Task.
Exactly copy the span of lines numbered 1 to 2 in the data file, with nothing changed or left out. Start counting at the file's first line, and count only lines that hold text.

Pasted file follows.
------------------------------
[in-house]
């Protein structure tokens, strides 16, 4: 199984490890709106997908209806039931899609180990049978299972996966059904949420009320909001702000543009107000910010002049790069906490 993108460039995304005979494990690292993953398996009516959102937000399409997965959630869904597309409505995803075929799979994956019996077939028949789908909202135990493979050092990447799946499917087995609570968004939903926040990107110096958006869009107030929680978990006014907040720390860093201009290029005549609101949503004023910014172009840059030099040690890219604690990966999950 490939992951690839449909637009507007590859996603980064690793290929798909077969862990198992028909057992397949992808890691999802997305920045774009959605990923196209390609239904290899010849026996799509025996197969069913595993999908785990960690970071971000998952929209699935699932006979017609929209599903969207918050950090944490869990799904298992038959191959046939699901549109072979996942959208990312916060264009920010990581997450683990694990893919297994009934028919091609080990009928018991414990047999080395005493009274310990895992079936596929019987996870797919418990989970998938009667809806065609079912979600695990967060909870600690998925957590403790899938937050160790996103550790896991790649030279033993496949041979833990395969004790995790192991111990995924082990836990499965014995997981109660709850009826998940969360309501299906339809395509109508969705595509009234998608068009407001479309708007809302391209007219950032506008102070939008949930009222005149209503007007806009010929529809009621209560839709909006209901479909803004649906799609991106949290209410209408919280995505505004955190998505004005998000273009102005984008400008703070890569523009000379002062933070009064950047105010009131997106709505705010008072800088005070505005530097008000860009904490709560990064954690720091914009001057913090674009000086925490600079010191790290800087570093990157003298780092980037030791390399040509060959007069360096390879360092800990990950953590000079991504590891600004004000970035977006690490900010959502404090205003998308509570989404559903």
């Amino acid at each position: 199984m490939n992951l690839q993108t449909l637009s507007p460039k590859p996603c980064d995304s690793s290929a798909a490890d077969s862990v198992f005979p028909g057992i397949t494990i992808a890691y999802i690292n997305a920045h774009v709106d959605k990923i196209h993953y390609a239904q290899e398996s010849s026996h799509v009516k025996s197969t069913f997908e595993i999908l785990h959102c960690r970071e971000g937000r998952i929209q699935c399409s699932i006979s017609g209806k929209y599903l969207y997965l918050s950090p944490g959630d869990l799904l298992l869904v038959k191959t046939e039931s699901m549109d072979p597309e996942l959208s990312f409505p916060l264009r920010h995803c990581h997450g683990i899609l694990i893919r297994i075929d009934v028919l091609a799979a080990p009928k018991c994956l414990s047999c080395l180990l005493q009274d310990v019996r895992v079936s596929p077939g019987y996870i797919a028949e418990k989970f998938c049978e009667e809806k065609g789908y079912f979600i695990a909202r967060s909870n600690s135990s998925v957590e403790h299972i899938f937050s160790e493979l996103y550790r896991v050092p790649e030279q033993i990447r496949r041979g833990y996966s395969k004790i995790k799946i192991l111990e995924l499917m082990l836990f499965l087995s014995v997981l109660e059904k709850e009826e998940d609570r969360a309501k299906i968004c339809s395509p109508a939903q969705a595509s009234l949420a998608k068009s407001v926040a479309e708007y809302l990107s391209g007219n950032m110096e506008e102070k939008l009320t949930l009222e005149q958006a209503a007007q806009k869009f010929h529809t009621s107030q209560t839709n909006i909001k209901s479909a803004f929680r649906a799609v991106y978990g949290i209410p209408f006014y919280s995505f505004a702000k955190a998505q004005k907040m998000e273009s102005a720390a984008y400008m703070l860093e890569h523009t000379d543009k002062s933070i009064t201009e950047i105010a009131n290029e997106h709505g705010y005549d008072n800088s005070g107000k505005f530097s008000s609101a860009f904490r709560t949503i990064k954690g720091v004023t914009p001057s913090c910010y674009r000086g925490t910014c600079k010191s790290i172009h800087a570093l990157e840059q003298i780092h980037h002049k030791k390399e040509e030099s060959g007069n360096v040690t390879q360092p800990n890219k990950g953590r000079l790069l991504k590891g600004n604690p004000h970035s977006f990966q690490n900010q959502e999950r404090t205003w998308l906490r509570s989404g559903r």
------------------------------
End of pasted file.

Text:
[in-house]
């Protein structure tokens, strides 16, 4: 199984490890709106997908209806039931899609180990049978299972996966059904949420009320909001702000543009107000910010002049790069906490 993108460039995304005979494990690292993953398996009516959102937000399409997965959630869904597309409505995803075929799979994956019996077939028949789908909202135990493979050092990447799946499917087995609570968004939903926040990107110096958006869009107030929680978990006014907040720390860093201009290029005549609101949503004023910014172009840059030099040690890219604690990966999950 490939992951690839449909637009507007590859996603980064690793290929798909077969862990198992028909057992397949992808890691999802997305920045774009959605990923196209390609239904290899010849026996799509025996197969069913595993999908785990960690970071971000998952929209699935699932006979017609929209599903969207918050950090944490869990799904298992038959191959046939699901549109072979996942959208990312916060264009920010990581997450683990694990893919297994009934028919091609080990009928018991414990047999080395005493009274310990895992079936596929019987996870797919418990989970998938009667809806065609079912979600695990967060909870600690998925957590403790899938937050160790996103550790896991790649030279033993496949041979833990395969004790995790192991111990995924082990836990499965014995997981109660709850009826998940969360309501299906339809395509109508969705595509009234998608068009407001479309708007809302391209007219950032506008102070939008949930009222005149209503007007806009010929529809009621209560839709909006209901479909803004649906799609991106949290209410209408919280995505505004955190998505004005998000273009102005984008400008703070890569523009000379002062933070009064950047105010009131997106709505705010008072800088005070505005530097008000860009904490709560990064954690720091914009001057913090674009000086925490600079010191790290800087570093990157003298780092980037030791390399040509060959007069360096390879360092800990990950953590000079991504590891600004004000970035977006690490900010959502404090205003998308509570989404559903």